3.6 Pie Chart
i) Geometrically it can be seen that the area of a sector of a circle taken radially, is proportional to the angle at its center. It is therefore sufficient to draw angles at the center, proportional to the original figures. This will make the areas of the sector proportional to the basic figures.
For example, let the total be 1000 and one of the component be 200, then the angle will be
In general, angle of sector at the center corresponding to a component
ii) When a statistical phenomenon is composed of different
components which are numerous (say four or more components), bar
charts are not suitable to represent them because, under this situation,
they become very complex and their visual impressions are questioned.
A pie diagram is suitable for such situations. It is a circular
diagram which is a circle (pie) divided by the radii, into sectors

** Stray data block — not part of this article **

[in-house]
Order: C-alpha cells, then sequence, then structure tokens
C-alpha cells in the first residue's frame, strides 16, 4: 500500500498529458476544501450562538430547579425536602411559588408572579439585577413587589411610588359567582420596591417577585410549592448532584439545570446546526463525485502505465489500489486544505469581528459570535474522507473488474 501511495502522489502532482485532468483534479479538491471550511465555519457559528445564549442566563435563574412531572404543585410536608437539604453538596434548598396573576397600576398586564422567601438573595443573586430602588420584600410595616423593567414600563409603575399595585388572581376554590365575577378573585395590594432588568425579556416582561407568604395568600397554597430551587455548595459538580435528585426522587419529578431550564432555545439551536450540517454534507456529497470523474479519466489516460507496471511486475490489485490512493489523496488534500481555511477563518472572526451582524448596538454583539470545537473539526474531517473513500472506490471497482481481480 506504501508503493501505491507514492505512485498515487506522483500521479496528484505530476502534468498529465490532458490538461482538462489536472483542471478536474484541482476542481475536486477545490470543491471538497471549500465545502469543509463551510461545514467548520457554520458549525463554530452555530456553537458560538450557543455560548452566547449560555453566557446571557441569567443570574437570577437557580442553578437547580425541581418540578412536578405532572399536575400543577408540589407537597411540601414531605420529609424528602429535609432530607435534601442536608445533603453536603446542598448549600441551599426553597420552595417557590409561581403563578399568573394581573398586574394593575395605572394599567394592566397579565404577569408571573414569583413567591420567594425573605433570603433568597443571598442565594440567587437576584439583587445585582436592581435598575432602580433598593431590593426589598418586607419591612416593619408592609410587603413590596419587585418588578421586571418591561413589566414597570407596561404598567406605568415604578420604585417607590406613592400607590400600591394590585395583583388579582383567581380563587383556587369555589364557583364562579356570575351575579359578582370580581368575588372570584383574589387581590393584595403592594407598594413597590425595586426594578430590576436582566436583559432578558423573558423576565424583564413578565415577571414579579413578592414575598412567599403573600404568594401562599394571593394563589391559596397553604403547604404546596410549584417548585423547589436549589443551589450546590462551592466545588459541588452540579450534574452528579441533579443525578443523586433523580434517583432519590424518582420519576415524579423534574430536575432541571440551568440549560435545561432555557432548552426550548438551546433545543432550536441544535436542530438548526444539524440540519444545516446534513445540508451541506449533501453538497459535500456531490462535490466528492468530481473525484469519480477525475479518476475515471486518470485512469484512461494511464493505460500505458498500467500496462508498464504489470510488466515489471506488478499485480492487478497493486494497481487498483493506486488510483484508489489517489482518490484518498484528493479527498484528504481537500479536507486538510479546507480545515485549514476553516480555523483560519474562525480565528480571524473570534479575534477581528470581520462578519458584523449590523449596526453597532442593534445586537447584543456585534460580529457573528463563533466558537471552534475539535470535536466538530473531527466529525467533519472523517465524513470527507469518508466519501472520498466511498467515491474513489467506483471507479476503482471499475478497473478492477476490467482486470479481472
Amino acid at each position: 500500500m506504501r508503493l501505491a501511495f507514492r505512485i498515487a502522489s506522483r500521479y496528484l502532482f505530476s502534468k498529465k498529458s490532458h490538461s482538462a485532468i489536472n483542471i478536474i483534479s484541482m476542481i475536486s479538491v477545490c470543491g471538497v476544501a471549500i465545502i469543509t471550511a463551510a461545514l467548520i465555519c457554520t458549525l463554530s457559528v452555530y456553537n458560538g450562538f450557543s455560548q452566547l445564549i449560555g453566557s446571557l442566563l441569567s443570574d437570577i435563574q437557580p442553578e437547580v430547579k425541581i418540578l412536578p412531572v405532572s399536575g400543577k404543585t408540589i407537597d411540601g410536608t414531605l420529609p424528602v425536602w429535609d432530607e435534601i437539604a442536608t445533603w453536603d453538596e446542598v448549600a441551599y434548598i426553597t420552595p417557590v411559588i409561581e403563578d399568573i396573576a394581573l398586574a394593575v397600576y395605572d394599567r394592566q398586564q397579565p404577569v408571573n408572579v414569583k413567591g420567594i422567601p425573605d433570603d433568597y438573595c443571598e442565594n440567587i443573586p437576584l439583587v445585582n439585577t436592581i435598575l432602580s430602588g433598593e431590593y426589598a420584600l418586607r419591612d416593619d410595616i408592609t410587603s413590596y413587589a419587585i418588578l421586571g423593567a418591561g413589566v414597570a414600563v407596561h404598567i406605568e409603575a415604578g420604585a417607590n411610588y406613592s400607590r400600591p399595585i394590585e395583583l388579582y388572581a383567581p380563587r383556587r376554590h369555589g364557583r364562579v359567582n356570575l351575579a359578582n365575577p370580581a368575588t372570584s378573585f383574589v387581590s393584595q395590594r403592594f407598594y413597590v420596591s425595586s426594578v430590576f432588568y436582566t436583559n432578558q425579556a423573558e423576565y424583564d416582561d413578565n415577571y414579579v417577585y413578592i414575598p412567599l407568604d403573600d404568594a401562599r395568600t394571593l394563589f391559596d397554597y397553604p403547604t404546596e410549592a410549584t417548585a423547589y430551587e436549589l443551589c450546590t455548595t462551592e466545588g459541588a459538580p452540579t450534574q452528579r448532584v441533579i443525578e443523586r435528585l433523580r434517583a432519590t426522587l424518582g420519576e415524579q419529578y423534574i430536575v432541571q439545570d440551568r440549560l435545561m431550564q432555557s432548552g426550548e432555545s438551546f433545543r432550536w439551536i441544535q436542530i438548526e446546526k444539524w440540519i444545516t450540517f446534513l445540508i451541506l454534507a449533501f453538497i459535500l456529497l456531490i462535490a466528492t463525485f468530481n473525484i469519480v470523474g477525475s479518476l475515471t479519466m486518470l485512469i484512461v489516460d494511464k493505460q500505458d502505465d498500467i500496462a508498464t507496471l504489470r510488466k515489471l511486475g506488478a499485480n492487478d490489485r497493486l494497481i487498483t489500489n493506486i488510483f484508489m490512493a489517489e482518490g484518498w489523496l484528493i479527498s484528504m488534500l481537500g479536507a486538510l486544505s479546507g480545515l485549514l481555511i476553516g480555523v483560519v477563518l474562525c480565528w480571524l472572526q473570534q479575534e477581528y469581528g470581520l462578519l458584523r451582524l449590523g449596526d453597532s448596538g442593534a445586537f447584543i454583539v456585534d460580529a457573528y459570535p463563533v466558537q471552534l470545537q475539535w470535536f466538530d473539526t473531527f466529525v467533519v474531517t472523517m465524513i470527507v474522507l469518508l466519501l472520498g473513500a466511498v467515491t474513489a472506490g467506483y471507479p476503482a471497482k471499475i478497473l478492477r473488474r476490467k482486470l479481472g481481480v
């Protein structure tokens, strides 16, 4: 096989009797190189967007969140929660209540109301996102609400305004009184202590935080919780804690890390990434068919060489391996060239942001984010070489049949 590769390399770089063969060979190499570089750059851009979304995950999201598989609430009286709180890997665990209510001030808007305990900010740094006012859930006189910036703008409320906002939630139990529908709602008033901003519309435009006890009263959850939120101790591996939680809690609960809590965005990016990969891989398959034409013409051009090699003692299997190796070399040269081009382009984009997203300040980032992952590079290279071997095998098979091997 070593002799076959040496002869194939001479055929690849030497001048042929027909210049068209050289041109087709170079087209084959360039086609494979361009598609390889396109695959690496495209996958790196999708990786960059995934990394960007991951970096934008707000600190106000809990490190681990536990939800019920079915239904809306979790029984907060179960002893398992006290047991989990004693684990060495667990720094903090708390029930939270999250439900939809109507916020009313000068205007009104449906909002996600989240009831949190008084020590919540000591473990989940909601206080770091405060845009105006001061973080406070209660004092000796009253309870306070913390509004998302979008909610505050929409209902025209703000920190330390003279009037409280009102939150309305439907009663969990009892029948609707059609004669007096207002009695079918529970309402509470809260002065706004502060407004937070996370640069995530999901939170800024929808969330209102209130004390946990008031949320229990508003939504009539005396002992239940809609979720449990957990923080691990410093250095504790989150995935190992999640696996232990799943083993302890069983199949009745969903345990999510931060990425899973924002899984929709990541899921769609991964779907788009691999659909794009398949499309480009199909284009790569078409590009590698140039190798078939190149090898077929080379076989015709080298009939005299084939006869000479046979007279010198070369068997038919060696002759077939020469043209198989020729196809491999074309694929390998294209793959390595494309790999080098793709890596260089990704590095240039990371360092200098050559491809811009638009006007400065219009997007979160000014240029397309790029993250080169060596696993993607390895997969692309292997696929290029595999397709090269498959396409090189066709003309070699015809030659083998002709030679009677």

( like slices of a cake or pie ). The area of a sector is proportional
to the size of each component.
iii) As an example consider the yearly expenditure of a Mr. Ted, a college undergraduate.
Tuition fees $ 6000
Books and lab. $ 2000
Clothes / cleaning $ 2000
Room and boarding $ 12000
Transportation $ 3000
Insurance $ 1000
Sundry expenses $ 4000
Total expenditure = $ 30000
Now as explained above, we calculate the angles corresponding to various items (components).
Tuition fees =
Book and lab =
Clothes / cleaning =
Room and boarding =
Sundry expenses =